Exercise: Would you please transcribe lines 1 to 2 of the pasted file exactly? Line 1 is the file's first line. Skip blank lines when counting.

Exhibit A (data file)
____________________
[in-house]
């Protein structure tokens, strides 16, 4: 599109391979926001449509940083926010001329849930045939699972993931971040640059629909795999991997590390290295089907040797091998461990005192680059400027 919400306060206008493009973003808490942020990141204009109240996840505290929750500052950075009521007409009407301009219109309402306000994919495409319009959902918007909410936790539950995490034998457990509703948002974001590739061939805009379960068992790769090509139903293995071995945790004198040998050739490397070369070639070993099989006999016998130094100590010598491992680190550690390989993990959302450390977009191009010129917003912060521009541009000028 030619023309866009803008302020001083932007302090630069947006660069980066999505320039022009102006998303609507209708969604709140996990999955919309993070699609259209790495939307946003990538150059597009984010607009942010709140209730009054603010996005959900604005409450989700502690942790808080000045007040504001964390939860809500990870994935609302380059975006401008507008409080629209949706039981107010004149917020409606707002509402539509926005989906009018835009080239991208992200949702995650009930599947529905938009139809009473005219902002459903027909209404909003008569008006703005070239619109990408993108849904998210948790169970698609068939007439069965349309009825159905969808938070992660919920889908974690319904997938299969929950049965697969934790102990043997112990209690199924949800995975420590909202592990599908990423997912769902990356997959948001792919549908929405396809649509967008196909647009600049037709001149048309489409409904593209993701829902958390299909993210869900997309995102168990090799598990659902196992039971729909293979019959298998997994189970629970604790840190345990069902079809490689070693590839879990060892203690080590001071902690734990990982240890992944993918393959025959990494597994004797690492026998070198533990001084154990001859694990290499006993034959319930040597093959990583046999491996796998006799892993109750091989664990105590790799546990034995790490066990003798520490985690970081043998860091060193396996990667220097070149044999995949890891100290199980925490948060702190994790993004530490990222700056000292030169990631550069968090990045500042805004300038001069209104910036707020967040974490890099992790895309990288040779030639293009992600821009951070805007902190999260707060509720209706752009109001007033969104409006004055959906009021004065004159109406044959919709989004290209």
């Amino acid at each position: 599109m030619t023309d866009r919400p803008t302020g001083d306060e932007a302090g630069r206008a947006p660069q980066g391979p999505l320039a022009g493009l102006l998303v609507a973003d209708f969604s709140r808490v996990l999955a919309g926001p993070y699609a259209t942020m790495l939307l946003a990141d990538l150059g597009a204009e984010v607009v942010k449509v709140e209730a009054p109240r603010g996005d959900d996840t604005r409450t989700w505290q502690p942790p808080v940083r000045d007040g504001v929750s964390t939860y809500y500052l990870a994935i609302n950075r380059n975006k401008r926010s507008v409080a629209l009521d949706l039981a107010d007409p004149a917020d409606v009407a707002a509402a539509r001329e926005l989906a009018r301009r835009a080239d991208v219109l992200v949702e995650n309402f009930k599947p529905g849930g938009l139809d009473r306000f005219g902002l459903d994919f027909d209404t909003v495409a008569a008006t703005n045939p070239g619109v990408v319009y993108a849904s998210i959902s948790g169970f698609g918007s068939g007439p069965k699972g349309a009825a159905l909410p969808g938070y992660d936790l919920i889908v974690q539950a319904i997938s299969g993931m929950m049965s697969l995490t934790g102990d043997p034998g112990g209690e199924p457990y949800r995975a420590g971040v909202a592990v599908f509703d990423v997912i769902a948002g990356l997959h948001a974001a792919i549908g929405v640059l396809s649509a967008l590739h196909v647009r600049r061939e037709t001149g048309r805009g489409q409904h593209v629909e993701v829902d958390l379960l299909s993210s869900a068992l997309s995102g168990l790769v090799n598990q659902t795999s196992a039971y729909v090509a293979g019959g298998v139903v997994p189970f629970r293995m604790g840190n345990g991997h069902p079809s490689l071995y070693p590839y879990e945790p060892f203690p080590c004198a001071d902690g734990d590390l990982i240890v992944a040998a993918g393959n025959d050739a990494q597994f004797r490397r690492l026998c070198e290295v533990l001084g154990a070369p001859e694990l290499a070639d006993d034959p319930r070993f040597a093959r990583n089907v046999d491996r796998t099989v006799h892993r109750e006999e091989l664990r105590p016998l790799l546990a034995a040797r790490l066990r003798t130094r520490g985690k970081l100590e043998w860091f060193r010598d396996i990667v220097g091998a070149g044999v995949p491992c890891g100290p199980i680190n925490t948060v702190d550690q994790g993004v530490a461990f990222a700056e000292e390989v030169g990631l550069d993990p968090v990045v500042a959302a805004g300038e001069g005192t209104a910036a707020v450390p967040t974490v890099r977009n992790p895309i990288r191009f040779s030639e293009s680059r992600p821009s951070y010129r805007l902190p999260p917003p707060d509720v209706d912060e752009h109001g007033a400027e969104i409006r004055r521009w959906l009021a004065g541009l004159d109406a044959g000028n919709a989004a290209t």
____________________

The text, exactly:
[in-house]
């Protein structure tokens, strides 16, 4: 599109391979926001449509940083926010001329849930045939699972993931971040640059629909795999991997590390290295089907040797091998461990005192680059400027 919400306060206008493009973003808490942020990141204009109240996840505290929750500052950075009521007409009407301009219109309402306000994919495409319009959902918007909410936790539950995490034998457990509703948002974001590739061939805009379960068992790769090509139903293995071995945790004198040998050739490397070369070639070993099989006999016998130094100590010598491992680190550690390989993990959302450390977009191009010129917003912060521009541009000028 030619023309866009803008302020001083932007302090630069947006660069980066999505320039022009102006998303609507209708969604709140996990999955919309993070699609259209790495939307946003990538150059597009984010607009942010709140209730009054603010996005959900604005409450989700502690942790808080000045007040504001964390939860809500990870994935609302380059975006401008507008409080629209949706039981107010004149917020409606707002509402539509926005989906009018835009080239991208992200949702995650009930599947529905938009139809009473005219902002459903027909209404909003008569008006703005070239619109990408993108849904998210948790169970698609068939007439069965349309009825159905969808938070992660919920889908974690319904997938299969929950049965697969934790102990043997112990209690199924949800995975420590909202592990599908990423997912769902990356997959948001792919549908929405396809649509967008196909647009600049037709001149048309489409409904593209993701829902958390299909993210869900997309995102168990090799598990659902196992039971729909293979019959298998997994189970629970604790840190345990069902079809490689070693590839879990060892203690080590001071902690734990990982240890992944993918393959025959990494597994004797690492026998070198533990001084154990001859694990290499006993034959319930040597093959990583046999491996796998006799892993109750091989664990105590790799546990034995790490066990003798520490985690970081043998860091060193396996990667220097070149044999995949890891100290199980925490948060702190994790993004530490990222700056000292030169990631550069968090990045500042805004300038001069209104910036707020967040974490890099992790895309990288040779030639293009992600821009951070805007902190999260707060509720209706752009109001007033969104409006004055959906009021004065004159109406044959919709989004290209």